It is, with the wrong writing and the wrong direction, a potentially terrible film. Think about it – you’re throwing 12 guys into a single room and having them talk for 90 minutes about someone and something never shown. The set doesn’t change, the costumes don’t change, the characters aren’t even given names. It could be a major disaster of a film. It isn’t. Instead, it’s a brilliant and completely riveting film.
The entire 96 minutes of Sidney Lumet’s 12 Angry Men (from Reginald Rose’s script) is wholly engaging. Produced by and starring Henry Fonda, the film is the tale of one juror (Juror 8) who isn’t quite ready to send a young man to his death by convicting him of murder. Fonda’s juror is the lone holdout in the initial vote for conviction and, over the course of the film, slowly convinces everyone around him that the young man in question didn’t do it.
The entire film (save the opening and closing scenes) take place in the jury room and adjacent restroom on a sweltering summer day. As the film continues the men are, not only heated by the weather but also by the discussions. Using the heat to ratchet up tensions may not be the greatest of devices ever created, but it works well enough and does add some atmosphere to the film as Juror 8 and company slowly build, rebuild, and destroy the defense and prosecution statements and eyewitness testimony.
The vast majority of the characters in the film are stereotypes, but that is an intentional choice – the point of the movie is to show how our jury system can go incredibly right and incredibly wrong simply by who winds up sitting on a jury. The fact that the jurors aren’t given names only further supports this idea of purposefully creating the stereotypes.
And yet, for all the characters being stereotypes, there are some absolutely fantastic performances given. Henry Fonda is truly amazing as this quite, mild-mannered, soft-spoken guy who just wants to make sure that people take their duty seriously. Then, on the other side, is Lee J. Cobb as Juror 3, who has a short fuse and his own personal axe to grind.
While those two men may represent the poles (potentially an easier role to play than someone in the middle), there are still a whole lot of great performances from those who are swayed by Juror 8 more easily than Juror 3. There is Joseph Sweeney as Juror 9, the man who first supports 8 in his bid to at least discuss the case before conviction. There is Jack Warden as Juror 7, the man more interested in a baseball game than the deliberations. Jack Klugman is Juror 5, a man who managed to make his way up from the same sort of slums as the defendant and consequently has an entirely different point of view. Martin Balsam is Juror 1 (the foreman) who tries unsuccessfully to steer the ship, and Ed Begley is Juror 10, who has his own personal prejudices which don’t let him see the truth. The other performers (George Voskovec, Robert Webber, Edward Binns, John Fiedler, and E.G. Marshall) are also equally good in their roles, delivering readily identifiable characters who still appear more three dimensional than in many a film.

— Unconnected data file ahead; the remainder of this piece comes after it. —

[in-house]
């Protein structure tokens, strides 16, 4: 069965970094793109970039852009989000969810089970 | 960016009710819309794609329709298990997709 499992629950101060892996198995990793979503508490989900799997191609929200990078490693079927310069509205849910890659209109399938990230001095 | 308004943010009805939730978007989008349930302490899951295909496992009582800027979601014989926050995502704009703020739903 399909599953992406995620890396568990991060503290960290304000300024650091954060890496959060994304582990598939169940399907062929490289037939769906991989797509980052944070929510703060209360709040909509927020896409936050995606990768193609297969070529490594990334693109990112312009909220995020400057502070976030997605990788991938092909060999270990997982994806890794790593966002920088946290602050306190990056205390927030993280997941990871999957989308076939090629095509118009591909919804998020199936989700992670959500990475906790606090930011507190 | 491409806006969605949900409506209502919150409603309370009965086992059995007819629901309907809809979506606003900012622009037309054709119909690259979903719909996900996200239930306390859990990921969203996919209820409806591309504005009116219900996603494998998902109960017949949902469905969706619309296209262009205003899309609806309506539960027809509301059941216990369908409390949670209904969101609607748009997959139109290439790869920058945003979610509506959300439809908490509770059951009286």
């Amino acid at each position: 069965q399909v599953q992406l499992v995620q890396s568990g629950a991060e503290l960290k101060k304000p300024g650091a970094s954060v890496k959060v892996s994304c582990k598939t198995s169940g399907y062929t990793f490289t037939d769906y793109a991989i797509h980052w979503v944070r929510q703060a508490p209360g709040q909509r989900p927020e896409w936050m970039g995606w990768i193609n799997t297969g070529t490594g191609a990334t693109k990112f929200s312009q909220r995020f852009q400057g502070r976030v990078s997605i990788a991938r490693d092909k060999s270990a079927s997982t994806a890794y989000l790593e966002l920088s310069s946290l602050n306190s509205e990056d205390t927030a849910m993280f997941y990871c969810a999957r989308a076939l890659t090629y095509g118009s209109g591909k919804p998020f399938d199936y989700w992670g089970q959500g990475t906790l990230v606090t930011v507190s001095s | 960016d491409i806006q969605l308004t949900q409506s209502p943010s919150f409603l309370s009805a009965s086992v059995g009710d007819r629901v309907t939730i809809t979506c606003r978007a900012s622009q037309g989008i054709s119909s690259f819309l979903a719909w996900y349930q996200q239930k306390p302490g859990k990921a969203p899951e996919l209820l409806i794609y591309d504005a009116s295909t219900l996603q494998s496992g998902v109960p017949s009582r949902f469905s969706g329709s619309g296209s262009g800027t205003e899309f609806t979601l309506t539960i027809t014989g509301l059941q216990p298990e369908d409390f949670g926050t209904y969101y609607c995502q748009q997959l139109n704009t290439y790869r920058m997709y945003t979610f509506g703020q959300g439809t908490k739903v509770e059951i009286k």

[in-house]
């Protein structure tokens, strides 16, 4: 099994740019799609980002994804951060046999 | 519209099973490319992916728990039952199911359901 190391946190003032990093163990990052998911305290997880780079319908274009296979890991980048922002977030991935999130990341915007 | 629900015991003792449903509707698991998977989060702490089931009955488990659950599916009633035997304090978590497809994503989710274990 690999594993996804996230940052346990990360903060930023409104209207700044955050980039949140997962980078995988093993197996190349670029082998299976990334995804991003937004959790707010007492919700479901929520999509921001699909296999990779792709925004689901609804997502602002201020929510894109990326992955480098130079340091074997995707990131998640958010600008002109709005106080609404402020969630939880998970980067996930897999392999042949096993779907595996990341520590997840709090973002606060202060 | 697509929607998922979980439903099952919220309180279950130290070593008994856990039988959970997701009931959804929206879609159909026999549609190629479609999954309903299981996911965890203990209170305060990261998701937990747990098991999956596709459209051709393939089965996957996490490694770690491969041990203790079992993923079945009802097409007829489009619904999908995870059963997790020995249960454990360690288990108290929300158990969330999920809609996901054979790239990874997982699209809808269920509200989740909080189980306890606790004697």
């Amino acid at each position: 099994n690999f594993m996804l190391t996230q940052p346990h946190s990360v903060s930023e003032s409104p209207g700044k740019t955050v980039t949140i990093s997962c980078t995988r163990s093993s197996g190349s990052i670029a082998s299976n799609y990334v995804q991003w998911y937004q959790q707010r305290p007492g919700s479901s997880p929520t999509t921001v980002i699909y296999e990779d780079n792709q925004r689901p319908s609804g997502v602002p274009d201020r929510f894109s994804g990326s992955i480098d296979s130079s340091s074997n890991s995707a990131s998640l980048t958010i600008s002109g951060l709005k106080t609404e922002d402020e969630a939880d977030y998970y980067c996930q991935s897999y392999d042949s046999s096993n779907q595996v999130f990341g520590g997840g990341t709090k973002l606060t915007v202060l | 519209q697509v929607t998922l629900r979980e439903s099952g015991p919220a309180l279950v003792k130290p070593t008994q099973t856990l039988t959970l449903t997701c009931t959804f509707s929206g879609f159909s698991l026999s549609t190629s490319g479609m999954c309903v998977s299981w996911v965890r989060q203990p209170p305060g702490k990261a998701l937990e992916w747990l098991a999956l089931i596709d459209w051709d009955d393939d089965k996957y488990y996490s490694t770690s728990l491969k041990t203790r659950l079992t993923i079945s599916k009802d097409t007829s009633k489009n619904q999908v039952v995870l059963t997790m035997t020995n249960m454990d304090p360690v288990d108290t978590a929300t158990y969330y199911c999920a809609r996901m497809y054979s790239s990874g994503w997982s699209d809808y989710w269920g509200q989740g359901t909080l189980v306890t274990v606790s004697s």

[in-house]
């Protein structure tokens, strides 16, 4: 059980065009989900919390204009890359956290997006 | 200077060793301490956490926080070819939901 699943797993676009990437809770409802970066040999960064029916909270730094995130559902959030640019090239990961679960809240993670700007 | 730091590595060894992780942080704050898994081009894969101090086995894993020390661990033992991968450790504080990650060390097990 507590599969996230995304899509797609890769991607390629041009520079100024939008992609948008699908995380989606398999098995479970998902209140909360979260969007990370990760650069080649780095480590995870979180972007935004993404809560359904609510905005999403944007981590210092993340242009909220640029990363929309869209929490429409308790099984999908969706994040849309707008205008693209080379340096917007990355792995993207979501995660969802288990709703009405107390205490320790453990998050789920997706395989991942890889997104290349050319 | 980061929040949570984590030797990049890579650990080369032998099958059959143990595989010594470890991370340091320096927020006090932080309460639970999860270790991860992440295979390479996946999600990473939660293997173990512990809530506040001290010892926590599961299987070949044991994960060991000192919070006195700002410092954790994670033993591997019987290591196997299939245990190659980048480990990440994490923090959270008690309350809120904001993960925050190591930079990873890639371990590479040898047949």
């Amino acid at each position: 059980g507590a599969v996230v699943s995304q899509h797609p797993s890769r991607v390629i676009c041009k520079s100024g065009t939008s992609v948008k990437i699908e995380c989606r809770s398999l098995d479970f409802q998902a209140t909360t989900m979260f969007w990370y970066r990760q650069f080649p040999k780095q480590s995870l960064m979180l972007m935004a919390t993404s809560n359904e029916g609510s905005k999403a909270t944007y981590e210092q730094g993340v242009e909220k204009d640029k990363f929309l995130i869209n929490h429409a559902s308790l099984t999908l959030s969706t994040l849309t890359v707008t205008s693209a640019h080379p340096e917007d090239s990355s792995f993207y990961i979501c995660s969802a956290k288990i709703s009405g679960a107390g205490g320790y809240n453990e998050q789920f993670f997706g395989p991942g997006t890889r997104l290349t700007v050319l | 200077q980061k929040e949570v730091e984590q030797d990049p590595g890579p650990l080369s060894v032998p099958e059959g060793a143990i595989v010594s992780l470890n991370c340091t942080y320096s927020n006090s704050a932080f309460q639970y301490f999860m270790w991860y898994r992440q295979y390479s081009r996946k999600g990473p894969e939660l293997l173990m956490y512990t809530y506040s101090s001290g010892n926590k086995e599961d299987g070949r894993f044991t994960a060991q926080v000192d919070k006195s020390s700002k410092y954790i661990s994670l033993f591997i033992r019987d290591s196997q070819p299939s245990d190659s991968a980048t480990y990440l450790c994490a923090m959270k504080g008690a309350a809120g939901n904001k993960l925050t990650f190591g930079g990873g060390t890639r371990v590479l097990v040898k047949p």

Perhaps the most amazing thing about Fonda’s performance and Lumet’s direction (as well as Rose’s script) is that it manages to instill a sense of civic duty in the audience. Were people shown 12 Angry Men prior to being called for jury duty there would be fewer individuals who would delay their summons or try to wriggle out of being empanelled once there. The system, the movies shows, only works as well as the people who participate in it and if we choose not to participate—to believe a ballgame or one’s own prejudices are more important—the system fails completely.
The new Criterion Collection Blu-ray release of 12 Angry Men is an absolutely stunning presentation of an already great movie. There is not much required of the monaural soundtrack—the film is mainly talking with some weather effects thrown in—but it is still a perfectly clean track with every syllable of every word clear and distinct. According to the included booklet, the soundtrack was remastered at 24-bit from a restored 35mm magnetic print. It is, quite simply, and like the direction of the film itself, beautifully clean and simple. The visuals too (the transfer was taken from a 35mm fine-grain master positive) are stunning. There is not a hint of dirt nor of a scratch to be seen. It is a perfectly clean print which provides incredible amounts of detail to the picture. On more than one occasion, Lumet will give close-ups of jurors’ faces, and on each one you can see the sweat beading or the smallest crease. It is a fantastic transfer.
As is usually the case with Criterion releases, there is a goldmine of bonus features here. First up is the complete 1955 television version of 12 Angry Men, which was also written by Rose. This features an introduction by Ron Simon who is a curator at the Paley Center for Media. Simon is also interviewed for a piece about Rose. Lumet’s 1956 teleplay Tragedy in a Temporary Town (again written by Rose) is included here as well. Then, there are archival interviews with Lumet as well as a new one with Walter Bernstein (screenwriter) about the director as well as cinematographer John Bailey talking about Boris Kauman’s (DP) work on 12 Angry Men. A discussion of what went into making the TV program a film is also included. All of the extras are, as one would expect, interview heavy, but the interviews aren’t dry and, along with the included booklet, give a good sense of where Rose and Lumet were coming from with the film.
It is impossible to not recommend 12 Angry Men. It is a stellar courtroom drama which doesn’t take place in a courtroom. It is a film which shows the power of speech and the importance of even the smallest person’s role in the judicial system. And, this is an outstanding presentation of the film.